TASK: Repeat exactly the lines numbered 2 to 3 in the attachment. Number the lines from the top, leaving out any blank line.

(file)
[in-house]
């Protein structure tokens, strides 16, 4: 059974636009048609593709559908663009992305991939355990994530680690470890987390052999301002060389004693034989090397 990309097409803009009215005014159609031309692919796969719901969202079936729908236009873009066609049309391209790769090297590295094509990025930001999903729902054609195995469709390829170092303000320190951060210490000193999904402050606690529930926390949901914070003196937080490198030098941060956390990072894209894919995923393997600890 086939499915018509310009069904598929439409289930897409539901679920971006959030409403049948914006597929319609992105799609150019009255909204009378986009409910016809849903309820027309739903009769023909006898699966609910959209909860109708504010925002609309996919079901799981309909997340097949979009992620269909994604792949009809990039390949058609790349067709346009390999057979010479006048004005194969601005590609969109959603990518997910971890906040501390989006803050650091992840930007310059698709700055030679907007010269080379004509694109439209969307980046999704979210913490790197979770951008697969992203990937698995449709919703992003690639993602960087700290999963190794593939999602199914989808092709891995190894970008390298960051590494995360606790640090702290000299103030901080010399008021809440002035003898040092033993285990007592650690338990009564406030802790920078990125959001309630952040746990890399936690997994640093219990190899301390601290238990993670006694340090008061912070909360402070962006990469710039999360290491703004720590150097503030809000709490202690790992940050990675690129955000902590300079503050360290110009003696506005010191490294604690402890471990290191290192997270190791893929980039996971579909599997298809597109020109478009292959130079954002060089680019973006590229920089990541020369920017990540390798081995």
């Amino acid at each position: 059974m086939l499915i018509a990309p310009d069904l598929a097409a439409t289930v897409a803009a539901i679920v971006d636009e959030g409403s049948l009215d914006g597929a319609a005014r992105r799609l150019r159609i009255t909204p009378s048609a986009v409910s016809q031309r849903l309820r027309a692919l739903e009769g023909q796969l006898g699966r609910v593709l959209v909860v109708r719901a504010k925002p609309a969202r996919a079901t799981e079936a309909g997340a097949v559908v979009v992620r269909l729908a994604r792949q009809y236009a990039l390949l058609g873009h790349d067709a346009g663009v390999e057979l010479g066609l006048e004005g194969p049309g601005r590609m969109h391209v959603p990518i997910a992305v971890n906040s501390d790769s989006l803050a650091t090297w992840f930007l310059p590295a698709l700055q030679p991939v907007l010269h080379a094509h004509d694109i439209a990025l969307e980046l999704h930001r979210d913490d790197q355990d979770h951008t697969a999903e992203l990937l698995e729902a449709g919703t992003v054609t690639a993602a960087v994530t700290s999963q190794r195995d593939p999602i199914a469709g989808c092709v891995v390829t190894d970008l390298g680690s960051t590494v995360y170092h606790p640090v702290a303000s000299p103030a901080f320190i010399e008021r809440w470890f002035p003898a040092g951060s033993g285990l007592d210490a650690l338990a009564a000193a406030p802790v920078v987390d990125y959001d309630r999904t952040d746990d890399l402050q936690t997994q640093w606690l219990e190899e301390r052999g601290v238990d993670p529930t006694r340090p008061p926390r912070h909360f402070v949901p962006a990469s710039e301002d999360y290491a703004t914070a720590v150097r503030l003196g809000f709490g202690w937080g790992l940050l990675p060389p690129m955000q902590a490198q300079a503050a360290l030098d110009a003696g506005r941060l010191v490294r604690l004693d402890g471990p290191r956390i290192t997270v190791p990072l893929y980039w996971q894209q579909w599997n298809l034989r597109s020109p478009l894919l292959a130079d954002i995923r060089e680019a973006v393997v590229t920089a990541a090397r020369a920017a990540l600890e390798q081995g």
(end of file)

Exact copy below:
């Protein structure tokens, strides 16, 4: 059974636009048609593709559908663009992305991939355990994530680690470890987390052999301002060389004693034989090397 990309097409803009009215005014159609031309692919796969719901969202079936729908236009873009066609049309391209790769090297590295094509990025930001999903729902054609195995469709390829170092303000320190951060210490000193999904402050606690529930926390949901914070003196937080490198030098941060956390990072894209894919995923393997600890 086939499915018509310009069904598929439409289930897409539901679920971006959030409403049948914006597929319609992105799609150019009255909204009378986009409910016809849903309820027309739903009769023909006898699966609910959209909860109708504010925002609309996919079901799981309909997340097949979009992620269909994604792949009809990039390949058609790349067709346009390999057979010479006048004005194969601005590609969109959603990518997910971890906040501390989006803050650091992840930007310059698709700055030679907007010269080379004509694109439209969307980046999704979210913490790197979770951008697969992203990937698995449709919703992003690639993602960087700290999963190794593939999602199914989808092709891995190894970008390298960051590494995360606790640090702290000299103030901080010399008021809440002035003898040092033993285990007592650690338990009564406030802790920078990125959001309630952040746990890399936690997994640093219990190899301390601290238990993670006694340090008061912070909360402070962006990469710039999360290491703004720590150097503030809000709490202690790992940050990675690129955000902590300079503050360290110009003696506005010191490294604690402890471990290191290192997270190791893929980039996971579909599997298809597109020109478009292959130079954002060089680019973006590229920089990541020369920017990540390798081995």
């Amino acid at each position: 059974m086939l499915i018509a990309p310009d069904l598929a097409a439409t289930v897409a803009a539901i679920v971006d636009e959030g409403s049948l009215d914006g597929a319609a005014r992105r799609l150019r159609i009255t909204p009378s048609a986009v409910s016809q031309r849903l309820r027309a692919l739903e009769g023909q796969l006898g699966r609910v593709l959209v909860v109708r719901a504010k925002p609309a969202r996919a079901t799981e079936a309909g997340a097949v559908v979009v992620r269909l729908a994604r792949q009809y236009a990039l390949l058609g873009h790349d067709a346009g663009v390999e057979l010479g066609l006048e004005g194969p049309g601005r590609m969109h391209v959603p990518i997910a992305v971890n906040s501390d790769s989006l803050a650091t090297w992840f930007l310059p590295a698709l700055q030679p991939v907007l010269h080379a094509h004509d694109i439209a990025l969307e980046l999704h930001r979210d913490d790197q355990d979770h951008t697969a999903e992203l990937l698995e729902a449709g919703t992003v054609t690639a993602a960087v994530t700290s999963q190794r195995d593939p999602i199914a469709g989808c092709v891995v390829t190894d970008l390298g680690s960051t590494v995360y170092h606790p640090v702290a303000s000299p103030a901080f320190i010399e008021r809440w470890f002035p003898a040092g951060s033993g285990l007592d210490a650690l338990a009564a000193a406030p802790v920078v987390d990125y959001d309630r999904t952040d746990d890399l402050q936690t997994q640093w606690l219990e190899e301390r052999g601290v238990d993670p529930t006694r340090p008061p926390r912070h909360f402070v949901p962006a990469s710039e301002d999360y290491a703004t914070a720590v150097r503030l003196g809000f709490g202690w937080g790992l940050l990675p060389p690129m955000q902590a490198q300079a503050a360290l030098d110009a003696g506005r941060l010191v490294r604690l004693d402890g471990p290191r956390i290192t997270v190791p990072l893929y980039w996971q894209q579909w599997n298809l034989r597109s020109p478009l894919l292959a130079d954002i995923r060089e680019a973006v393997v590229t920089a990541a090397r020369a920017a990540l600890e390798q081995g």